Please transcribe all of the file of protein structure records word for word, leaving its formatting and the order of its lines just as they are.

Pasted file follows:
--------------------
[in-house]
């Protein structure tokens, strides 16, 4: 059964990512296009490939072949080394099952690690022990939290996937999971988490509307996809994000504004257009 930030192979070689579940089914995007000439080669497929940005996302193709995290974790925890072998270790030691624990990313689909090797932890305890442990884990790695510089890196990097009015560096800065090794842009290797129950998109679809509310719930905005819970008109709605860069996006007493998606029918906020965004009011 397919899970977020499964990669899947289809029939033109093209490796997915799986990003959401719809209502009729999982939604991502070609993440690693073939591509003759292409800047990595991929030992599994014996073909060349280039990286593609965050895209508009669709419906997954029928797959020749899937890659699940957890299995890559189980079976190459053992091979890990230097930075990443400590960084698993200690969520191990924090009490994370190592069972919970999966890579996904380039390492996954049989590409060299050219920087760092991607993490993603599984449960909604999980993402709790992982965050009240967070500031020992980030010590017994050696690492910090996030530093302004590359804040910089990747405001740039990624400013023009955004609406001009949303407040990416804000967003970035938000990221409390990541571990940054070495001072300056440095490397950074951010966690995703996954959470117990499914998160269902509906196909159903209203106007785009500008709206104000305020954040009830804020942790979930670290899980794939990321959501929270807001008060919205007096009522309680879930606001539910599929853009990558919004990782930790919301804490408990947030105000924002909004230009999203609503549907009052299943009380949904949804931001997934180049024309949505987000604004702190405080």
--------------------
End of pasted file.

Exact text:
[in-house]
């Protein structure tokens, strides 16, 4: 059964990512296009490939072949080394099952690690022990939290996937999971988490509307996809994000504004257009 930030192979070689579940089914995007000439080669497929940005996302193709995290974790925890072998270790030691624990990313689909090797932890305890442990884990790695510089890196990097009015560096800065090794842009290797129950998109679809509310719930905005819970008109709605860069996006007493998606029918906020965004009011 397919899970977020499964990669899947289809029939033109093209490796997915799986990003959401719809209502009729999982939604991502070609993440690693073939591509003759292409800047990595991929030992599994014996073909060349280039990286593609965050895209508009669709419906997954029928797959020749899937890659699940957890299995890559189980079976190459053992091979890990230097930075990443400590960084698993200690969520191990924090009490994370190592069972919970999966890579996904380039390492996954049989590409060299050219920087760092991607993490993603599984449960909604999980993402709790992982965050009240967070500031020992980030010590017994050696690492910090996030530093302004590359804040910089990747405001740039990624400013023009955004609406001009949303407040990416804000967003970035938000990221409390990541571990940054070495001072300056440095490397950074951010966690995703996954959470117990499914998160269902509906196909159903209203106007785009500008709206104000305020954040009830804020942790979930670290899980794939990321959501929270807001008060919205007096009522309680879930606001539910599929853009990558919004990782930790919301804490408990947030105000924002909004230009999203609503549907009052299943009380949904949804931001997934180049024309949505987000604004702190405080």